Social scientists and migration scholars have a growing interest in how and why migrants engage in transnational political movements in both their home and host countries. Migrants are active agents participating in transnational social movements. They create, transform, and exploit transnational networks to engage in political movements in their homeland and in their hostland from cities. This chapter aims to answer the following questions: how do global cities shape transnational fields of social mobilization? What is the nexus between these transnational fields of social mobilization and access to welfare states? Theoretically, this contribution introduces a new spatial level of analysis to unpack the dynamics and dimensions of migrant social movements organized in global cities. By focusing specifically on the city of Brussels, this contribution analyzes the impact of global cities shaping the capacity and desire of Latin American migrants in engaging in political movements. Empirically, this chapter presents two case studies where Latin Americans living in Brussels engage in political transnational activities to change their living conditions both in their host and home cities. These examples illustrate the role of migrants influencing and shaping welfare-state and political systems in both their sending and receiving societies. [less ▲]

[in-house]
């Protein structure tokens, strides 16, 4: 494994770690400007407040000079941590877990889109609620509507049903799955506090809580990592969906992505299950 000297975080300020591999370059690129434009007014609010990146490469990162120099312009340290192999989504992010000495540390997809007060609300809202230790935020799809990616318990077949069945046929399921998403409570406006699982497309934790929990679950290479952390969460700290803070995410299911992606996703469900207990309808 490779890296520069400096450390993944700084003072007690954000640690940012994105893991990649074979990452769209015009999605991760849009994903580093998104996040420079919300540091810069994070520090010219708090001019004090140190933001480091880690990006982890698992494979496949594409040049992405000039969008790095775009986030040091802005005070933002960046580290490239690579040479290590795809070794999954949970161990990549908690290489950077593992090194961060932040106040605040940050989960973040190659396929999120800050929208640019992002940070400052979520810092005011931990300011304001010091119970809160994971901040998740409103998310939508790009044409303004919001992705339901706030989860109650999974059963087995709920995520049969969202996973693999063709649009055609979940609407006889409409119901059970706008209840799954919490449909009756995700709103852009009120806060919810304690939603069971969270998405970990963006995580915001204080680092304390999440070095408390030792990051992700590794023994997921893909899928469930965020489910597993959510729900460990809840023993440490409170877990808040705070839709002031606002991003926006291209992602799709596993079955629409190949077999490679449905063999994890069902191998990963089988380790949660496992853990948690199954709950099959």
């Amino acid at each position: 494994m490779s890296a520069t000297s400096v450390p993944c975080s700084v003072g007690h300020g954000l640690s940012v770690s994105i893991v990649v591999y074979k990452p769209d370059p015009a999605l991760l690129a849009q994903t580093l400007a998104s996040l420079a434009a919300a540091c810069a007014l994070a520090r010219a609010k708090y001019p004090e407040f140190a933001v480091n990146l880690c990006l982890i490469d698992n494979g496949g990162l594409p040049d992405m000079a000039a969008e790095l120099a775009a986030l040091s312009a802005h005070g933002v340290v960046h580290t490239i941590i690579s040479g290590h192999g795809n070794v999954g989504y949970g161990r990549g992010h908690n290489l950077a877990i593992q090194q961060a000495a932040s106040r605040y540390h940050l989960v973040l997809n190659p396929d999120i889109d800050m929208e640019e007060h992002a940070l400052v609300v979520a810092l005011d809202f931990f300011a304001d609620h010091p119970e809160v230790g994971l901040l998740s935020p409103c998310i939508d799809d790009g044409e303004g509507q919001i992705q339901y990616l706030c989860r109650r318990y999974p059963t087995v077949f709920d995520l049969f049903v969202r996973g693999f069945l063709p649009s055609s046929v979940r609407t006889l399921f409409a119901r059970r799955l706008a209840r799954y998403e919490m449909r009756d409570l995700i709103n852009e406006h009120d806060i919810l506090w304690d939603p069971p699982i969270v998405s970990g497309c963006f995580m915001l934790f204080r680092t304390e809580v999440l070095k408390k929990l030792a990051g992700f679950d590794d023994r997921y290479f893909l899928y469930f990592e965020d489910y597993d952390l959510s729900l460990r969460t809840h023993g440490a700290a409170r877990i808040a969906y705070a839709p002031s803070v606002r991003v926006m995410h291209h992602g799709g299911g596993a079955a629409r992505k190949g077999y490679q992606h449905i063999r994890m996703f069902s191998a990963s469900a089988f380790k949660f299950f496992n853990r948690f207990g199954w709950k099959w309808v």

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See detail“Who Cares for those who Cared? Global Social Protection Arrangements Between Europe and Latin America”.
Vivas Romero, Maria ULiege

Conference (2017, November 09)

Belgium recently experienced an economic and political crisis. This context has reinforced the historical restrictive migratory approach while promoting policies that aim at restraining migration through ... [more ▼]